Towbook Puts Mobile Apps to Work Towbook, the fastest-growing provider of web-based Towing Management Software, recently released new mobile features designed to help Towing Operators do just about anything from the road. Towbook is real web-based software, which means you don’t install software on your computer, and you can access the system from any computer or device with Internet access. You pay no up-front license fees, no setup charges, and no per-user fees. Towbook has simple pricing with programs starting at $49 per month. With the recent release of new apps for iPhone and Android, towing operators can run Towbook from most mobile devices. Another important new mobile feature is Towbook’s new dispatching interface, which creates a real-time connection between drivers, dispatchers and anybody in your company using Towbook. So, what does that mean? Drivers have the latest information on every dispatch, without texting or calling. Any update made to a tow record is instantly visible to all Towbook users. Every time someone on your team performs a tow, Towbook makes it simple to snap a few photos of the vehicle and upload them to the dispatch record so you have a complete history of each move.

Drivers can scan or key in a VIN# and Towbook will automatically populate the vehicle’s Make, Model and Year. Receipts and invoices can be instantly emailed by drivers or dispatchers directly to the customer – you can even send them to your customer’s mobile phone. Whether you have a large multi-truck operation and need a full-range of software capabilities or if you run a business with one or two trucks and simply want to record your towing records in a simple system, they’ve got you covered. About Towbook Towbook Management Software is headquartered in Michigan and has provided management software in the towing industry for over 5 years. They take great pride in having the industry’s best customer support. Support is free and available 24/7/365 – even on holidays. 855-869.2665 (855-TOWBOOK) No Setup Fees. No Contracts. No Worries. | Volume 2 • Issue 2 | Tow Professional



Professional Your Resource for Towing & Recovery


Available Through B/A Products Distributors Worldwide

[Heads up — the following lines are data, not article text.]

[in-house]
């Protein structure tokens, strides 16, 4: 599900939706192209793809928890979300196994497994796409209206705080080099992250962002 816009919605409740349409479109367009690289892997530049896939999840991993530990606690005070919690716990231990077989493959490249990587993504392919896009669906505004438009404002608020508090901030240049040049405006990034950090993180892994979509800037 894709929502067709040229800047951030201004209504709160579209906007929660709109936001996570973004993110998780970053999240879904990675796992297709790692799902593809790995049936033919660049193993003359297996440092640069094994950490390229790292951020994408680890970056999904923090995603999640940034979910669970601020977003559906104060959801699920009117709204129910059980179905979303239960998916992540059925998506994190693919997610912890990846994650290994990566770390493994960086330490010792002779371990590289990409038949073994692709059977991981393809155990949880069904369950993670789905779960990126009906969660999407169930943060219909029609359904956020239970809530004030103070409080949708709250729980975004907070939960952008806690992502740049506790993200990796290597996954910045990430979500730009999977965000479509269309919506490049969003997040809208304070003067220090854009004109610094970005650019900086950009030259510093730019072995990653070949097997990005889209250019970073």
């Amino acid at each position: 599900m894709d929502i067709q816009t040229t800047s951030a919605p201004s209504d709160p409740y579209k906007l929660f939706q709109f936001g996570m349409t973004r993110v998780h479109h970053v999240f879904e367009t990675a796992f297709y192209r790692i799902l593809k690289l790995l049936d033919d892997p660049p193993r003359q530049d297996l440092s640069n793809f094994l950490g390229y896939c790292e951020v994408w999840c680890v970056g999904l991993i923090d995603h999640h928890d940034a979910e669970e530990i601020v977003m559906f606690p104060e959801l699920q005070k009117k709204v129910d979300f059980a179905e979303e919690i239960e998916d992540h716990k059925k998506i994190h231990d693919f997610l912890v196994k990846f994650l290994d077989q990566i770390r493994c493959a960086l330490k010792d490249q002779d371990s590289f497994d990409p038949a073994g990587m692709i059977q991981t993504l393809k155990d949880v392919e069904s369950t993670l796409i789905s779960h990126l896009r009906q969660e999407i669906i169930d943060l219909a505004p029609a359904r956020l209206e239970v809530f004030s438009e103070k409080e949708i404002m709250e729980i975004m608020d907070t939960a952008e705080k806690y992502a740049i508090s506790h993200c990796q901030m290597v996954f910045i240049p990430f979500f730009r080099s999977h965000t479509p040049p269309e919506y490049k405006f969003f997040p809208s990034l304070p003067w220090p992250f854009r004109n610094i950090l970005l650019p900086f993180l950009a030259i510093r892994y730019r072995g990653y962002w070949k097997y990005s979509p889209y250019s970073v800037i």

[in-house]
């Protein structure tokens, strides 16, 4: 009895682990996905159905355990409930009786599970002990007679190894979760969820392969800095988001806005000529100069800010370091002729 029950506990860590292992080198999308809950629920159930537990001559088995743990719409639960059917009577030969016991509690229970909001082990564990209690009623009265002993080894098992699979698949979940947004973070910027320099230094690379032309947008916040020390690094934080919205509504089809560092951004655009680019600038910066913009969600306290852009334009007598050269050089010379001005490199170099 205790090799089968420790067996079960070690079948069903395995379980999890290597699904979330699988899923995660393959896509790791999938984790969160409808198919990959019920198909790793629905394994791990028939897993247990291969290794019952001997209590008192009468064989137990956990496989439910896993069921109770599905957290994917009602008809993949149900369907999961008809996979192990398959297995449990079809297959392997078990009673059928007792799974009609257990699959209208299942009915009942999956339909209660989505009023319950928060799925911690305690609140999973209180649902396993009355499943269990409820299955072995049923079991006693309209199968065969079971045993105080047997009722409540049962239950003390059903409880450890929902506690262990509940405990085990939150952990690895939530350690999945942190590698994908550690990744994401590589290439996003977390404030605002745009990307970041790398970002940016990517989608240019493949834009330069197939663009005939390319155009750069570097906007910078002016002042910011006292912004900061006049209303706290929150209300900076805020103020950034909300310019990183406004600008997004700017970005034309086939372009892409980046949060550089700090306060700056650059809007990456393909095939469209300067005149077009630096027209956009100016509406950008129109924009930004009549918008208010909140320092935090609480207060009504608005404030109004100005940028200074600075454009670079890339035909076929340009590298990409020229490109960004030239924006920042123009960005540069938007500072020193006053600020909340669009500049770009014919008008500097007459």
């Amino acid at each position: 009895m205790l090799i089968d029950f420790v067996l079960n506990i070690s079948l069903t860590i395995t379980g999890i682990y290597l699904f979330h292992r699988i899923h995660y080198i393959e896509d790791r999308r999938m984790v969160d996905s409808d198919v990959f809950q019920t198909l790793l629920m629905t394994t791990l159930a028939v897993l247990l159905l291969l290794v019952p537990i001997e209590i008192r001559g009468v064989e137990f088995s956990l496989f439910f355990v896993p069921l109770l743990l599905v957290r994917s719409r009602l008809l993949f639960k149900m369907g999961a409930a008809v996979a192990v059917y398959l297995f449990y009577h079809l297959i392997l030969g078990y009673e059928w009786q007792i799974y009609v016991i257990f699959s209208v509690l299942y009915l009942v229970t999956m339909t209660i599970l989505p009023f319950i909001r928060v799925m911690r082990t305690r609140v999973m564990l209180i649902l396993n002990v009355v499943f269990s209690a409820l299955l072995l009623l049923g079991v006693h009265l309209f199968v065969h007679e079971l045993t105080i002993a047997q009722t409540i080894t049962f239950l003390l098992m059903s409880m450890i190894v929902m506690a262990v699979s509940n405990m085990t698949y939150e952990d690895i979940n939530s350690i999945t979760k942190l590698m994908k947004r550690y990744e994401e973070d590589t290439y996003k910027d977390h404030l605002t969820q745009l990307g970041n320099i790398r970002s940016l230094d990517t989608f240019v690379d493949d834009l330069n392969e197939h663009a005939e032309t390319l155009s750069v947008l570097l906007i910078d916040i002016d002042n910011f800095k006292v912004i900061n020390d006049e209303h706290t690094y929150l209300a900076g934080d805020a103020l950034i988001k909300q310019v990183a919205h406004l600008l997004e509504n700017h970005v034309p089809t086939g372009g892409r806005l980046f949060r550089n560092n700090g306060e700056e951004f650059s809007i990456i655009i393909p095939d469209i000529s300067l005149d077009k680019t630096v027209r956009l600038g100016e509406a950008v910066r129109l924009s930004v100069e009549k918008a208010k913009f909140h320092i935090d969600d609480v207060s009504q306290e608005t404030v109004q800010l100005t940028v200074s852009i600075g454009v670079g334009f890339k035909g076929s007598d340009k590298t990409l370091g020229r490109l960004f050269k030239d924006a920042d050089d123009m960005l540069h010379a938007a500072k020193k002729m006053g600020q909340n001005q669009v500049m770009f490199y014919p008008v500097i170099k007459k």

The ORIGINAL Patented made-in-the-USA Premier Winch-Hoist products from

Always imitated but never duplicated! • Made in the USA • Lightweight tool with heavyweight performance • Built-in overload protection. Hoist handle (Winch Hoists) and Stress Link (Web Strap Hoist) are safety features designed to bend (handle) or break (stress link) if overloaded, protecting both you and your tool. Stress Links and Replacement handles are available at minimal cost. • Minimal Hoist Maintenance: cast FOR MORE aluminum open construction INFORMATION frame allows for instant tool PLEASE VISIT US inspection and comes standard ONLINE! with Lubricated-For-Life bearings.

Available Through B/A Products Distributors Worldwide

SUPER SORBENT Liquid & Oil Sorbent • Saves time & effort- Instantly soaks up and solidifies liquids. Leaves surfaces completely dry. Absorbs 10 to 12 times more liquid than traditional clay products. • Safe to use -All natural ingredients. Environmentally Friendly, Non-Flammable & NonToxic. • Versatile - Can be used on hazardous spills such as acids*, bases, oils & solvents. (*Not for use on hydrofluoric acid or products containing HF) • Reduce Slip/Fall Incidents - Quick clean-up reduces your liability.

B/A Products Co. • 8925 McGaw Court • Columbia, MD 21045-4725 Toll Free (800) 327-3301 • Phone: (410) 381-1700 • Fax: (410) 381-6358 •


Tow Professional | Volume 2 • Issue 2 |

DealerPlace | Volume 2 • Issue 2 | Tow Professional




Tow Professional | Volume 2 • Issue 2 |

MarketPlace | Volume 2 • Issue 2 | Tow Professional



Professional Your Resource for Towing & Recovery



Agero . . . . . . . . . . . . . . . . . . . . . . . . . . .15

Alexander Insurance . . . . . . . . . . . . . . . .29

American Safety . . . . . . . . . . . . . . . . . . .33

Anchor Graphics . . . . . . . . . . . . . . . . . .43 Austin Insurance Agency . . . . . . . . . . . .31